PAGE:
There is a proposed change to 180-day exclusivity which is awarded to the first -to-file (FTF) applicant with a paragraph IV certification. The proposal would trigger the 180-day exclusivity period if a subsequent applicant obtains tentative approval prior to the FTF applicant gaining final approval. While this on its face may in some instances appear to permit a generic applicant to enter the market faster,
In the newest posting of bioequivalence (BE) guidance documents (here), the Office of Generic Drugs has issued 35 new guidance documents and revised 22 previously issued guidances.
We have previously posted about the impact of revised BE guidances and now there are 22 more that firms must review to see if any of the changes recommended will mean more work or repeat studies.
FDA updated its Activities Report of the Generic Drugs Program Monthly Performance FY2018 with its January ANDA approvals and receipt numbers. The 25 full approvals reported for January is the lowest number since July 2014, when there were just 18 approvals. We have blogged about the potential for a very low January approval number here,
It looks like our guess was correct, and it also looks like OGD either liked our suggestion or, on its own initiative, decided to provide guidance to ANDA applicants concerning the best way to handle the submission of documentation on meeting the elemental impurities issue!
The one pager (here) discusses the fact that submission of the information as an unsolicited amendment as soon as possible,
The FDA published a Frequently Asked Question (FAQ) on Patents and Exclusivity on Friday (here). Turns out it is a very nice primer for those new to the generics or 505(b)(2) game or those that need a refresher in the ins-and-outs of two of the most contentious and confusing issues associated with the Drug Price Competition and Patent Term Restoration Act of 1984 (better known as the Hatch-Waxman Act).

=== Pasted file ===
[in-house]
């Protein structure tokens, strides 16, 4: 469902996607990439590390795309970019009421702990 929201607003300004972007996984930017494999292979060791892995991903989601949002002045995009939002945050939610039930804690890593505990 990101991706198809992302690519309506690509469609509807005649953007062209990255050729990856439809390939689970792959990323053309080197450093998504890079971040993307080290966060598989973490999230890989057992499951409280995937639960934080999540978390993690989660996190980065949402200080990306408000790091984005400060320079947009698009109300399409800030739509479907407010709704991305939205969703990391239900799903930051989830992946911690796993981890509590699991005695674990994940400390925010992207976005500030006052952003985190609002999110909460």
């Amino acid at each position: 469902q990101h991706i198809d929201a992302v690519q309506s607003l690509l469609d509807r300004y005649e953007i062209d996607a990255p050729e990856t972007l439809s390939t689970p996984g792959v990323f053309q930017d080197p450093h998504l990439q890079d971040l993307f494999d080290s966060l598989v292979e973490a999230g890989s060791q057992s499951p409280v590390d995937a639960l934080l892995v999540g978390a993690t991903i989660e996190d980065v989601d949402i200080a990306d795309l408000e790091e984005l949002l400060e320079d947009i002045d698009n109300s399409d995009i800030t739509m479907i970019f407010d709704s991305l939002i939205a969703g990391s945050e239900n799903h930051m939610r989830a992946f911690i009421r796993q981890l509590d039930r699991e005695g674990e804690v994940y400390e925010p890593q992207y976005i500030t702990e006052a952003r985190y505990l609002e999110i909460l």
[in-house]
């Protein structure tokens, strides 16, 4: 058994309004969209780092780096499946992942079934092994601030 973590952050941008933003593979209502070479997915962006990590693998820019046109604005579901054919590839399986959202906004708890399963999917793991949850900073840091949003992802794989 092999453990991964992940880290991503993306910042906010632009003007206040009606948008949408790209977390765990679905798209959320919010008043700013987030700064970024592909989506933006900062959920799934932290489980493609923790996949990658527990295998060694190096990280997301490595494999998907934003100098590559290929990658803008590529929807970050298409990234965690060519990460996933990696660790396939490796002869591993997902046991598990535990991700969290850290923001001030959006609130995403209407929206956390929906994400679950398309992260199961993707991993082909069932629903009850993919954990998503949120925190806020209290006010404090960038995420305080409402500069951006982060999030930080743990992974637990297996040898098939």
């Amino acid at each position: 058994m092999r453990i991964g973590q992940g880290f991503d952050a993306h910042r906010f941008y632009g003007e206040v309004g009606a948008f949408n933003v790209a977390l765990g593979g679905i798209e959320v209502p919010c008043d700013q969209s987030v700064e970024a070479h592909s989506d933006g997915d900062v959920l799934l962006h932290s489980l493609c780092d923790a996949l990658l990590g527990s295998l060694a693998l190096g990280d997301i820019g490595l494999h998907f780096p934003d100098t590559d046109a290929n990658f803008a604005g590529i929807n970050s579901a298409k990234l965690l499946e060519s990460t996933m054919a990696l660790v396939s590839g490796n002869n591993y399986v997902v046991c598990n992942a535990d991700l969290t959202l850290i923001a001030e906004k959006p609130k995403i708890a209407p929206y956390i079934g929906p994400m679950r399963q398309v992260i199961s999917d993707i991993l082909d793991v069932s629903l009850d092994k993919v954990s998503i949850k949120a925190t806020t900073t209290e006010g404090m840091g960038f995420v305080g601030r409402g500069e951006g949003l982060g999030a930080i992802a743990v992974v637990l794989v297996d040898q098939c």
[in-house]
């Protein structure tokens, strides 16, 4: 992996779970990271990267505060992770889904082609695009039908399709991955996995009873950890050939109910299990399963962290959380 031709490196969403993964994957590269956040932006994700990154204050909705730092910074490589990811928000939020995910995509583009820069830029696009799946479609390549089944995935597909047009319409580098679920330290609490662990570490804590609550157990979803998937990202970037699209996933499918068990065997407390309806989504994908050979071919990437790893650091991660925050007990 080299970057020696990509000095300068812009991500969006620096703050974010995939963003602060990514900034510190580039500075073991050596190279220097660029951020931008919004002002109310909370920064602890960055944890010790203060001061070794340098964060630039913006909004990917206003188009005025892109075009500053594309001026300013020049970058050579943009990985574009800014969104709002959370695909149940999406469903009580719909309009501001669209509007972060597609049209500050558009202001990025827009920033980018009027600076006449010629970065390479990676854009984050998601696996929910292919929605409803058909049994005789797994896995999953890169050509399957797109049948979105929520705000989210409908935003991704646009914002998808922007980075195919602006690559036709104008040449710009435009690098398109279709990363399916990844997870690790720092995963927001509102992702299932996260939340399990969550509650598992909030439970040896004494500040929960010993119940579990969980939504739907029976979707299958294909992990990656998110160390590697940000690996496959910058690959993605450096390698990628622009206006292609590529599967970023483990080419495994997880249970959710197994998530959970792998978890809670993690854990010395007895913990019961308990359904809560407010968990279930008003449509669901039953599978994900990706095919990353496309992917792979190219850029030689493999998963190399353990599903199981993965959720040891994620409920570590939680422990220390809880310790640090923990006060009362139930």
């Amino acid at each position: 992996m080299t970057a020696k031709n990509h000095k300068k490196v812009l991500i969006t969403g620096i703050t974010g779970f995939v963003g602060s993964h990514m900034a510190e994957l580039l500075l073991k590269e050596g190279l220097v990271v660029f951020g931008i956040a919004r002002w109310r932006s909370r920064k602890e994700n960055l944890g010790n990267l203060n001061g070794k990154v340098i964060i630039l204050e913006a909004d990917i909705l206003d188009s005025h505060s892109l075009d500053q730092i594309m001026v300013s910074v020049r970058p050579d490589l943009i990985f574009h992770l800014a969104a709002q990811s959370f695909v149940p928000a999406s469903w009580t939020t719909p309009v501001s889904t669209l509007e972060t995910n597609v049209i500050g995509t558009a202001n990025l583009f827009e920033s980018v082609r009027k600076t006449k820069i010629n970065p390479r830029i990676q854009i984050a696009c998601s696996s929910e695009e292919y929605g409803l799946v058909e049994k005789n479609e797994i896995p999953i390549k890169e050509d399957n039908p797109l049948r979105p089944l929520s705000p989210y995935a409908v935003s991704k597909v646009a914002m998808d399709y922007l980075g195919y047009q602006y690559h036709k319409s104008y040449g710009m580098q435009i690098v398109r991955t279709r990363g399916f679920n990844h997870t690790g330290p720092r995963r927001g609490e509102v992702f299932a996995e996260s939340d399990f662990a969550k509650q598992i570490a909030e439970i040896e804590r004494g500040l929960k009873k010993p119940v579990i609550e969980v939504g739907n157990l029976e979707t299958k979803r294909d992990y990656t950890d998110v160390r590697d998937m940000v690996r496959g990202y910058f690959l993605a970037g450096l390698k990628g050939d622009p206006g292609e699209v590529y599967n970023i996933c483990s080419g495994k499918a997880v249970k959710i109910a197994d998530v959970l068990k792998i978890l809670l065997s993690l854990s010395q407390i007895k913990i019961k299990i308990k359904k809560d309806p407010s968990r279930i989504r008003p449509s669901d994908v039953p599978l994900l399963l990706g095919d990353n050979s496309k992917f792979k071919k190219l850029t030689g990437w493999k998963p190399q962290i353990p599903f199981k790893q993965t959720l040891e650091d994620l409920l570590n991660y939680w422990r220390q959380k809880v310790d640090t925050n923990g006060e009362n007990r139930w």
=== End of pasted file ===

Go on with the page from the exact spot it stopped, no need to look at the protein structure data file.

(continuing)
I must honestly say that there is not a lot that stands out in this update for the December ”Activities Report of the Generic Drug Program Monthly Performance” that we have not either already commented on, or where there appears to be a significant trend, albeit there are a couple of issues that we point out for further scrutiny when more data for this FY is available.
We have long heard arguments that traditional and Outsourcing compounding entities represent unfair competition to the generic drug industry and that they frequently circumvent the Federal Food, Drug and Cosmetic Act (especially the 2013 Drug Quality and Security Act, DQSA).
A new tactic that has been recently used by a generic firm to protect its approved product was to sue FDA on the grounds that the FDA Interim Policy on compounding using bulk drug substances (APIs) under section 503B of DQSA is contrary to law.
Here we are on January 29th and so far this month, there have been only 12 ANDAs approved and one tentative approval which have been posted on FDA daily approvals list. This month, January 23rd tops the number of approvals with 3 approvals listed. In previous months, we have seen as many as 11 approved on a single day.
Just days after FDA Commissioner Dr. Scott Gottlieb shared the 2018 Compounding Policy Priorities Plan, FDA issued three guidances:
There is a big buzz about a new player in town but not a lot of information on how it plans to operate. Drug Store News reports “There will soon be a new generics manufacturer to contend with — one that comes with a built-in base of 450 hospitals. Four major health systems — Salt Lake City-based Intermountain Healthcare,
Commissioner Dr. Scott Gottlieb shared FDA’s 2018 Compounding Policy Priority Plan (here) providing an overview of the Agency’s key priorities to implement (and enforce) the federal law on compounding (Drug Quality and Security Act [DQSA], signed into law November 2013). He also states that this plan advances FDA’s mission to protect the health and safety of the public.
FDA listed 106, either new or draft and/or revised draft guidances that it plans to issue in CY 2018. This is quite an ambitious agenda! This is a yearly exercise that FDA does and they have a tendency to come close to meeting their projections; be sure to review the entire list (here) to see if some of your interests will be met or augmented by some additional Agency guidance.
On January 11, 2018, we went out on a limb prognosticating that the very low numbers of ANDA approvals in January might be linked to a new USP requirement on documentation of elemental impurities that went into effect January 1st (see post here). Since that time, the number of approvals has jumped from 2 to 4 (as posted on the FDA All Approvals site [here] through January 16th) but,
The FDA announced today that they are revising labeling to remove any indication for codeine or hydrocodone-containing cough cold products for use in patient under the age of 18. The FDA Safety Communication (here) states:
“We are taking this action after conducting an extensive review and convening a panel of outside experts.
Here it is, 11 days into January 2018, and so far this month (at least at the last check this morning) OGD had approved only two ANDAs. Could it be that they pushed so many out in the first quarter of FY 2018 that there were none left to cross the finish line in early January,